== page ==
I'm smart, so they tell me: I store all my working documents on the network server, so a hard-drive crash is a professional inconvenience moreso than a total calamity. When asked whether I lost anything important, I quickly responded no. Then I thought about it, and realized that I lost all the music that I've downloaded or uploaded to my computer. That doesn't affect my work, but it sure did affect my mood.
I use iTunes, but I don't have an iPod. I didn't think I needed one, since I could play songs on my PDA, which incidentally exploded on me a few weeks ago. So while I've bought my share of music from iTunes, and downloaded my share of music from artist websites, and burned my share of CDs from my collection onto my hard-drive for convenience's sake, and organized my share of playlists for the listening convenience of my networked-in coworkers, today I find myself sitting in silence, with nothing but the memory of much of my music.
Now, then, comes the task of rebuilding, which involves revisiting the relative significance of what I've stored in the past. What attracted me to these songs in the first place? Do I repurchase songs like "Freeze-Frame" by J. Geils Band or "Common People" by William Shatner (with Ben Folds and Joe Jackson), or were they simply indulgences that I ought to now forgo? Do I track down Ben Kweller's website again so I can get his songs for free, or do I bite the bullet and pay the money to support the artist? Is the studio version of Ray LaMontagne's "Trouble" adequate, or should I go looking again for the live version? And do I really like Bright Eyes and Dashboard Confessional enough to pay for their music, or should I be grateful for the time I had with their free downloads and leave it at that?
The genius of iTunes is that 99 cents seems like a pittance, a song purchase the sort of impulse that's not worth resisting. Why should I not buy "The Connection" by Phish or "I Wanna Be Sedated" by the Ramones? They take up so little space and they bring me such pleasure! Not to mention what they do for my reputation: I am legitimately regarded as eclectic by virtue of the diversity of artists included in my playlists. But do I have to have them: there's the question. If I do, then my music--and all I've allowed it to say about me--has taken possession of my person, and I have become an idolator.
I'm reminded of the rebuilding of Jerusalem's temple, recorded in Ezra 3:
All the people gave a great shout of praise to the LORD, because the foundation of the house of the LORD was laid. But many of the older priests and Levites and family heads, who had seen the former temple, wept aloud when they saw the foundation of this temple being laid, while many others shouted for joy. No one could distinguish the sound of the shouts of joy from the sound of weeping, because the people made so much noise. And the sound was heard far away.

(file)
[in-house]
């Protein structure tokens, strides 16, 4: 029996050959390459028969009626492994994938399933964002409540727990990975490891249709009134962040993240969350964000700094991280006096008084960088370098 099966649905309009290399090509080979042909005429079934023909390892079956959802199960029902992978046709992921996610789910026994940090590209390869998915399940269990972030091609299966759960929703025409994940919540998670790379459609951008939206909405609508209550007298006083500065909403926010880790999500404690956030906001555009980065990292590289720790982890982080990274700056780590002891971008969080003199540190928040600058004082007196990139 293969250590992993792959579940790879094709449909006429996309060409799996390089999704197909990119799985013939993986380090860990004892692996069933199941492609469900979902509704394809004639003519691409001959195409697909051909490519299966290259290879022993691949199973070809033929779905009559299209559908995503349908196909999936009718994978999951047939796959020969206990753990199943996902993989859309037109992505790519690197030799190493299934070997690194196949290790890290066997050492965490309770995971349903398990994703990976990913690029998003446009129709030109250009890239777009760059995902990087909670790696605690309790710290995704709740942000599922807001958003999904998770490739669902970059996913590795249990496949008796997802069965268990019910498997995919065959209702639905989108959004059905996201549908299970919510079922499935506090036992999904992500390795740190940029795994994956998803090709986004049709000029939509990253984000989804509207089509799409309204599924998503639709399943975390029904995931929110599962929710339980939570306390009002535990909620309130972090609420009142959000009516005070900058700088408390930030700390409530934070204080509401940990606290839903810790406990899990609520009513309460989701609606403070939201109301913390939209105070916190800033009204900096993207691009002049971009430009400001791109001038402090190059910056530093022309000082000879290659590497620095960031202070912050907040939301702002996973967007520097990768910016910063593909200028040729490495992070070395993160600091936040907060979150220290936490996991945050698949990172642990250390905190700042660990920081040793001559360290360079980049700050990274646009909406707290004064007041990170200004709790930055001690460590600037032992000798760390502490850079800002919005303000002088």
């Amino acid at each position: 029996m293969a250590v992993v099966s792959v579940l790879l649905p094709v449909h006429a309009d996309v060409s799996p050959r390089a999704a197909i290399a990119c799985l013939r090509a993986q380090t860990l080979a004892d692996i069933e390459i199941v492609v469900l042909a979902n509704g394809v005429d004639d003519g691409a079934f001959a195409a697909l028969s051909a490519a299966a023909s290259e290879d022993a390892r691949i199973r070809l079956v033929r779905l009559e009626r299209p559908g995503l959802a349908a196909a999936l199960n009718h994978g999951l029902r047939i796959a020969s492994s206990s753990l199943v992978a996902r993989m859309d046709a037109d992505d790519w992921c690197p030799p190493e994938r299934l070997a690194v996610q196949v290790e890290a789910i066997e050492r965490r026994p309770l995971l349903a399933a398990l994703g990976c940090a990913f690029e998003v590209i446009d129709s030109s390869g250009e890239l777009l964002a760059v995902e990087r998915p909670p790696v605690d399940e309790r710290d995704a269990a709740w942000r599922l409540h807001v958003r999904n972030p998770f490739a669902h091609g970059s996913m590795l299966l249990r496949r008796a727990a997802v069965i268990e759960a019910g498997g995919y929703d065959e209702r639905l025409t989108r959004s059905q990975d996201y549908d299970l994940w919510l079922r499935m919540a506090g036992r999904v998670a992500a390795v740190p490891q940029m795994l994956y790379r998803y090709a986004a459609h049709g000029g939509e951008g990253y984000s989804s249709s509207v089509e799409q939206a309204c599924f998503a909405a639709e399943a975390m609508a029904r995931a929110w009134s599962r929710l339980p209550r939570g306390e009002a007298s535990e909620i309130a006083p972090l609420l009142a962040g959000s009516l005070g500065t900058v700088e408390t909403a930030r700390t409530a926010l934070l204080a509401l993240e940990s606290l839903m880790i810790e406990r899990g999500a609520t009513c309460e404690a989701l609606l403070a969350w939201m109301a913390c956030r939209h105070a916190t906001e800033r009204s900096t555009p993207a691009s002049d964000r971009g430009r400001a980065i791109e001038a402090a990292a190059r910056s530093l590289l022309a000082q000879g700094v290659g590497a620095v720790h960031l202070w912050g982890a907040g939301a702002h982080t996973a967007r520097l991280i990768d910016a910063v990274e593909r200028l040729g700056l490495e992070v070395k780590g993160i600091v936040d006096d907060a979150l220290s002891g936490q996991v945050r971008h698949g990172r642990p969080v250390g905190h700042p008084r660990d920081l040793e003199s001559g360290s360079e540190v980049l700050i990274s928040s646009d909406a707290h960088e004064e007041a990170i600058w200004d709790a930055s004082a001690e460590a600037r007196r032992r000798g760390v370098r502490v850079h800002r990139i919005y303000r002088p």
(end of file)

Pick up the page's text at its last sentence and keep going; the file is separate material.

The new temple would be as nothing compared to the original, a fact that caused legitimate lament for Jerusalem's elders. But for those who were young, the wreckage of the old temple--not the temple itself--was all they had known, and so this new temple was a fresh start, bringing with it a new sense of possibility for each and everyone gathered. They cheered, and rightly so: the laying of the foundation of the second temple marked the beginning of a new era of the people of God, one into which eventually the Son of God would come.
What purpose, then, would the old temple now serve? It holds a legitimate place in the cultural memory of the Jewish people, and a significant place in the canon of Jewish and Christian scriptures. But the temple itself was dead, and the elders of Ezra's day--to have any future hope--needed to let it die.
There was a point, in fact, in Israel's history when the temple began to hinder the faith of the people of God. Jeremiah spoke bitterly on God's behalf:
Do not trust in deceptive words and say, "This is the temple of the LORD, the temple of the LORD, the temple of the LORD!" If you really change your ways and your actions and deal with each other justly, if you do not oppress the alien, the fatherless or the widow and do not shed innocent blood in this place, and if you do not follow other gods to your own harm, then I will let you live in this place, in the land I gave your forefathers for ever and ever. But look, you are trusting in deceptive words that are worthless. (Jeremiah 7:4-8)
Jesus challenged the cult of the temple as well in his own day: "Destroy this temple, and I will raise it again in three days!" (John 3:19). He was speaking of his body rather than the building, but that was the point: God is bigger than a building, and when we think otherwise, we've allowed the building--or our reputation, or our possessions, or whatever--to take possession of us. We've made these things into gods, and so we've become idolators.
Maybe that's overstating the case. But while we're inclined to legitimately mourn the end of something, there's a way of understanding that same moment as the beginning of something new, and to dwell on the end is to subvert the new beginning. Our posture toward the world ought to be creative rather than reactive.
I still "don't like Mondays" (the Boomtown Rats--check it out), but for now at least I'll live without it. In the meantime I'll look forward to cobbling together new playlists and exploring music afresh. In the process, maybe I'll catch some hints about what new things God might be creating in me.